Monday, October 25, 2021
Brian Blade & The Fellowship Band - Stoner Hill (Live on KEXP)
Saturday, October 23, 2021
Camera Pigeons at the Jazz Bistro!
Wednesday, October 20, 2021
Monday, October 18, 2021
Why bother hiring a teacher?
Since I am currently looking for and accepting new students, I thought I would share what I feel are the most important reasons for taking private drum lessons.
1. We are all self-taught, and none of us are self-taught.
It's easy to get into the romance of being "self-taught" and worrying that a teacher will destroy our individualism. Nothing could be further from the truth. A good teacher will direct you towards concepts and ideas you wouldn't have dreamed of, yet at the same time, it's still the student who is doing the work and deciding how to apply these discoveries. All the teacher is doing is saving you from wasting valuable time. Speaking of which……
2. A good teacher will help you avoid bad technical habits.
A instructor worth their salt will help you play in the most natural and relaxed way you can. If you start playing the drums this way, you won't have anything to "undo" later on.
3. A teacher can help you get the most out of your practice time.
Working with your teacher, you can prioritize what you work on in each practice session, and for how long.
4. There are many styles and types of teachers to choose from.
There are so many people out there playing and teaching the drums, that you are bound to find the one that focuses on what you want to learn. Be prepared to shop around and don't hesitate to ask questions of a potential instructor. Even personality and communication style can be a factor, so don't just go with the first ad you see, or who charges the least.
In closing, Tony Williams studied with Alan Dawson. But so did Vinnie Colaiuta, Cifford Jarvis, and Gerry Hemingway. None of these great player sound like Dawson, or each other! So, find a great teacher and get cracking!
Friday, October 15, 2021
Lifting solos and the DeJohnette Lick
I frequently work with a fantastic world class pianist. As he is also very interested in the drums and has been practicing them, we share a lot of common ground, although my relationship with both instruments would be the inverse of his. One day he invited me to hear his Jack DeJohnette "lick' and then proceeded to splash the hi-hat cymbal once with his left foot! :) Not a particularly difficult physical move, but very evocative of a lot of Jack's playing.
This reminded me of my own struggles to lift ideas from recordings and play them on piano. At this point, I really have no hope of playing solos from many of the pianists I love ( Chick Corea, Red Garland, Bill Evans, Hampton Hawes, etc.) because I just don't have much technical ability. So, I tend to lift horn player's solos. These solos are often too difficult as well, but I often find a short idea or 2 that I can use. I have frequently found vocabulary from altoist Jackie McLean and Trumpeter Blue Mitchell, for example. Are these streams of fast double time 8th notes? Nope, not by a long shot. What I can gather usually, is short melodic and rhythmic fragments, and then apply them to as many chords/tunes as I can. These little melodic gems have helped my soloing immensely, and frequently help me from getting "stuck" in a tune.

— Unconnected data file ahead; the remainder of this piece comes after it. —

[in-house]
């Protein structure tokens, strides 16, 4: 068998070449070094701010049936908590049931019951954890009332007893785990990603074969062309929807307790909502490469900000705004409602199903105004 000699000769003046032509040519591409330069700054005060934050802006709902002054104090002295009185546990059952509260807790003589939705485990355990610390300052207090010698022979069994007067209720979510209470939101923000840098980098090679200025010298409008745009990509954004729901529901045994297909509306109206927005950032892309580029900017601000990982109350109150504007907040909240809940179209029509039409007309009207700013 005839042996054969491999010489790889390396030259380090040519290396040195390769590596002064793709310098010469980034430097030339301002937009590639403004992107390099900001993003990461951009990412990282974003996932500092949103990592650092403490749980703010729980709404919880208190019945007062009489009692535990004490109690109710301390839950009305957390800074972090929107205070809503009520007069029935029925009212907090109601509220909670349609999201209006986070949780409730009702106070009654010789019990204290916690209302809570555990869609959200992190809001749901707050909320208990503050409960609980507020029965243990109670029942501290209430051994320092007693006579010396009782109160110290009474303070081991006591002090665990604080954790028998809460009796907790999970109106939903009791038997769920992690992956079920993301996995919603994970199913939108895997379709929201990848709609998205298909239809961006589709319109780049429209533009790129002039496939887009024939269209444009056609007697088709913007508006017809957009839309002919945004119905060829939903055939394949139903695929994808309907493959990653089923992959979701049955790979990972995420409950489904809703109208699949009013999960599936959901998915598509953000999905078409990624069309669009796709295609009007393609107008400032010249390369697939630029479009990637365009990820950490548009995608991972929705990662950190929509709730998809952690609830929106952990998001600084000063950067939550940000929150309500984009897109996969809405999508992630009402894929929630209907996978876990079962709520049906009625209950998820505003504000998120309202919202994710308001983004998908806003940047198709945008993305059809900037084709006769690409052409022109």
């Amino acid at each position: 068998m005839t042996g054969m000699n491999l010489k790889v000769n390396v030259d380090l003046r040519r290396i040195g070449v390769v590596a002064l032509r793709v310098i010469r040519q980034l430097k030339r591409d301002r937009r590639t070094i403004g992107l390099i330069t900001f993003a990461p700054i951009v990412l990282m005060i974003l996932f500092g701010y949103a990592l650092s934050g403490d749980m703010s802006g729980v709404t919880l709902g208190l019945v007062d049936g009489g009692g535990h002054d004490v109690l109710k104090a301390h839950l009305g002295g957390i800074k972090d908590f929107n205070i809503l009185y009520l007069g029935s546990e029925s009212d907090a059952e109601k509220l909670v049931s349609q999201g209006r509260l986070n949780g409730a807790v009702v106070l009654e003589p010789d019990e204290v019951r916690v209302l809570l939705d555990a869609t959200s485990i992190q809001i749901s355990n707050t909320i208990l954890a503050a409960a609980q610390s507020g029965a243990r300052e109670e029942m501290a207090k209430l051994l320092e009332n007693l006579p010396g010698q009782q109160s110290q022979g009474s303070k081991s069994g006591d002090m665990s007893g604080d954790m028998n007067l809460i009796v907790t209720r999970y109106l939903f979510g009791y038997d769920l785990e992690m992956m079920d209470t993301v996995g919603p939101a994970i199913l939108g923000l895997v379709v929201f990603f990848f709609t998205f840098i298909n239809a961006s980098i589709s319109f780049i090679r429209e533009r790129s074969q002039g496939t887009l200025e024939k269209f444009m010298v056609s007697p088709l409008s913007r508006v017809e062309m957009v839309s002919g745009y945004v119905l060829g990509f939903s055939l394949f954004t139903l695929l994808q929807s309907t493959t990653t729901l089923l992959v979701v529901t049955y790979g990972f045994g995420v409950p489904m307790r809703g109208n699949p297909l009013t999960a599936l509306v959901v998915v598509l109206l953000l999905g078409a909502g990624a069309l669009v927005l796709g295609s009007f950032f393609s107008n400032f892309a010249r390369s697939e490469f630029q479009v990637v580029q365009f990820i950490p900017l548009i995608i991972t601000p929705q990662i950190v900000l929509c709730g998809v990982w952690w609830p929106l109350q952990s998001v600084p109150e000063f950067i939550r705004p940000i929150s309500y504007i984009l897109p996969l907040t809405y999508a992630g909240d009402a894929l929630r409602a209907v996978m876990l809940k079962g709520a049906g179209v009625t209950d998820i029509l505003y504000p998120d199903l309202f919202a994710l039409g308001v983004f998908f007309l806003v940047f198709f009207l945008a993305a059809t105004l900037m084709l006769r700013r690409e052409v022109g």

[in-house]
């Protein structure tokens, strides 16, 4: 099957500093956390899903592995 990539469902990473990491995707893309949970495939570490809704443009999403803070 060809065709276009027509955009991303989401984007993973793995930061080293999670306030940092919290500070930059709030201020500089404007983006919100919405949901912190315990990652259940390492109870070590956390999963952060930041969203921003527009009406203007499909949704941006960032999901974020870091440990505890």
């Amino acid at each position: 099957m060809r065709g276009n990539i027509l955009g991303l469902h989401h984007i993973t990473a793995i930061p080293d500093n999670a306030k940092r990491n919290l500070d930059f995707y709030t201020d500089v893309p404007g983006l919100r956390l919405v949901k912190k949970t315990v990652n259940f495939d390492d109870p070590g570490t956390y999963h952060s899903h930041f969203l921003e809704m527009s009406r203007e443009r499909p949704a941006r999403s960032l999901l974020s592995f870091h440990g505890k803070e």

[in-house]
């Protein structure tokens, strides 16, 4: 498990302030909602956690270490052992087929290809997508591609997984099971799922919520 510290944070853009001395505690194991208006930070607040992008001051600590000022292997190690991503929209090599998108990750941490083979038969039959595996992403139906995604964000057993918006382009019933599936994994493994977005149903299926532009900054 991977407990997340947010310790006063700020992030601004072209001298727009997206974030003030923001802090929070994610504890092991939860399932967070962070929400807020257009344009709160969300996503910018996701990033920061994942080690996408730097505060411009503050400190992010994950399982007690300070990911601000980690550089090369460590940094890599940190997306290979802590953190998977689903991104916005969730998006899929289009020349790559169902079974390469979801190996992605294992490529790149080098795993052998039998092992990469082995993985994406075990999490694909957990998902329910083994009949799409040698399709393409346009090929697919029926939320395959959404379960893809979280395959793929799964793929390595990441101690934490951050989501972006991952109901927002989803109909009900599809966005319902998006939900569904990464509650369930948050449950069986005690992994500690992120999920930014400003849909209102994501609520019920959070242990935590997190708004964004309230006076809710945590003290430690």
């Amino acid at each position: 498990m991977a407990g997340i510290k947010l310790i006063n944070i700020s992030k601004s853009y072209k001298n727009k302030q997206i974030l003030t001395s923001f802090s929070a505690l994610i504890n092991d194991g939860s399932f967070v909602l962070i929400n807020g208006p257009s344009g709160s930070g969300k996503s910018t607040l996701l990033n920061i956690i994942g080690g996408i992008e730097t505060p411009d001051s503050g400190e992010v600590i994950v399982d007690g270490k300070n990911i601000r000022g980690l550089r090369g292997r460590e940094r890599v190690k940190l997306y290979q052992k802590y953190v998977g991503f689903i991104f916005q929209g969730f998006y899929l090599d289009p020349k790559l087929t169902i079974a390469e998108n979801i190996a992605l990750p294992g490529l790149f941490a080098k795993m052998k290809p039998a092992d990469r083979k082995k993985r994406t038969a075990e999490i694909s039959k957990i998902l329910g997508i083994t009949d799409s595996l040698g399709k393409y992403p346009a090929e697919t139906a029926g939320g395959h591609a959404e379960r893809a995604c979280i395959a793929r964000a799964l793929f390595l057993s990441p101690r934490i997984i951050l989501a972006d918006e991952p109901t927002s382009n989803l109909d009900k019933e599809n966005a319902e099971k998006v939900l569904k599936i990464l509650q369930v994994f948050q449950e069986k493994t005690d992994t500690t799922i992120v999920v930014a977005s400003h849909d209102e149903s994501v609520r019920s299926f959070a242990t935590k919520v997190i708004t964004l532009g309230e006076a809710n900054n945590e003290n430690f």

What does this have to do with playing drums? Plenty, I think. Both of the examples I've mentioned here help prove that when learning another artist's vocabulary, you don't have to learn the most difficult stuff (at first) or tons of material. First learning about Jazz and learning a Tony Williams solo? Learn what's manageable, to start. Yes, it's great to learn whole solos to learn about motivic development etc., but just get started with anything. I guarantee it will help you.
Now go splash that hi-hat, and thank Jack while you're at it!
Monday, October 11, 2021
Open for Business!
Have you ever dreamed about playing drums? Are you transfixed at concerts by the musician in the back creating rhythm with two pieces of wood? Do your ears perk up to the sound patterns of rain, your washing machine or windshield wipers? If so, you are a drummer in hiding and it's time to stop dreaming and start drumming.
With over 35 years' experience as a professional musician and private teacher, I can help you enliven your passion for music and drums. I offer personalized lessons for teens and adults at all levels and aim to bring out your unique expression.
In-person private lessons are held at Royal City Studios in Guelph — a professional, clean and COVID-safe environment. Online sessions are also available. If you're serious about being playful, send me an email to book a free consult to find out more: firstname.lastname@example.org
Saturday, October 9, 2021
Happy (Canadian) Thanksgiving
This weekend I am reflecting on many things I am thankful for. Family, friends and all the great musicians who have inspired me!
Here's a quick thing I was fooling around with the other day. It's just the first half of a paradiddle (RLRR) but the L is a dead stroke which sets up the last 2 Rs to be stick shots. I then add one bass drum stroke to make in a 5 beat thing. I play it here while singing "A Train" although it's hard to hear, and switch the idea to triplets in the bridge. Also note, that even though the switch back to 8th notes in the last A isn't super smooth, I kept my place in the tune, which is definitely more important…….
Have a great holiday everyone……...